Final Main Street Lending numbers show little R.I. participation from banks, businesses

RECENT DATA from the Federal Reserve shows just two Rhode Island businesses were among the 1,800 recipients of loans through the Main Street Lending Program, while four loans came from local lenders. / AP FILE PHOTO/PATRICK SEMANSKY

PROVIDENCE – There were only two Rhode Island companies among the 1,800 businesses to receive loans through the Federal Reserve’s Main Street Lending Program, and neither came from a local lender.

The Jan. 11 update from the Federal Reserve details the names, loan amounts and lenders for the $16.5 billion in low-interest, deferred-payment loans made from the program launch in August through the end of the year. Two Rhode Island companies – Colette Travel Service Inc. and Green Development LLC – received loans. Collette received $25 million and Green Development received $28.8 million. Combined, the grants represent 3% of the total dollars allocated nationwide.

Two Rhode Island-based lenders – Citizens Bank and Centreville Bank – also provided a combined $71.4 million via four loans through the program, though the recipients of those loans were not Rhode Island companies.

The $600 billion program drew criticism, including from local financial experts, who pointed to lack of early participation as evidence that the stipulations on the program made it ill-suited for both borrowers and lenders. Participation surged significantly in December after the U.S. Treasury Department announced the Coronavirus Aid, Relief, and Economic Security Act-authorized program would not be extended past the end of 2020. According to data from the Federal Reserve, 1,150 loans were made in December compared with the 650 that were settled from July to November. Nearly 45% of lenders also participated for the first time in December.

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Eric S. Rosengren, CEO and president of the Federal Reserve Bank of Boston, noted the challenges of the program in recent remarks to the Greater Boston Chamber of Commerce, admitting the program “unfortunately did not meet the needs of everyone who expressed interest.”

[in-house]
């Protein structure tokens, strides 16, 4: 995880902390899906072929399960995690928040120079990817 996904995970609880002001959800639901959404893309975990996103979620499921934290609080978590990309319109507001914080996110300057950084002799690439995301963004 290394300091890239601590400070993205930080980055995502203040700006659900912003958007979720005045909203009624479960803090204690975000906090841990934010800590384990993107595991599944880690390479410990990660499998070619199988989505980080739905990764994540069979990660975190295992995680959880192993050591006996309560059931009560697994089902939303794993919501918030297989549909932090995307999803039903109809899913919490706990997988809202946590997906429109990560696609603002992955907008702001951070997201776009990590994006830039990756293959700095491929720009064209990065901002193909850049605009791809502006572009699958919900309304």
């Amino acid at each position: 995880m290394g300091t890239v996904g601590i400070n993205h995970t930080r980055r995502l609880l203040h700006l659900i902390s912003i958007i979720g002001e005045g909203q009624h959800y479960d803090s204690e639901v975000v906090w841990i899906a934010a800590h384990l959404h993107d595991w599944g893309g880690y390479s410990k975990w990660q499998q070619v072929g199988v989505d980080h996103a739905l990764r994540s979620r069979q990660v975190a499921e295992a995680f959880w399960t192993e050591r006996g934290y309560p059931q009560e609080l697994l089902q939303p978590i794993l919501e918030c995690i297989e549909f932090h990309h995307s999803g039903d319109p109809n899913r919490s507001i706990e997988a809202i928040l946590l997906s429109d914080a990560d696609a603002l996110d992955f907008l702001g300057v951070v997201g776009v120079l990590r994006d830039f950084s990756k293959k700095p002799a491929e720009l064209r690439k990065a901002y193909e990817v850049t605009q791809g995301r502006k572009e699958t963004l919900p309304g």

While Rosengren said the program filled a hole for midsized businesses, he suggested changes that would have made it “more impactful.” Specifically, he suggested upping the credit available by focusing less on potential Treasury loss; reducing legal and operational complexity; offering longer terms and greater refinancing abilities; and structuring banks’ roles differently to make it more attractive to lenders.

Rosengren said he would have preferred the program be extended through the first half of 2021 and hoped any future emergency lending programs would incorporate lessons learned from the Main Street program.

He added that the program “showed the feasibility of marshalling lenders and the public sector to assist hard-to-reach businesses – businesses that can survive with the support of a bridge to better times, post-downturn.”

Nancy Lavin is a staff writer for the PBN. Contact her at

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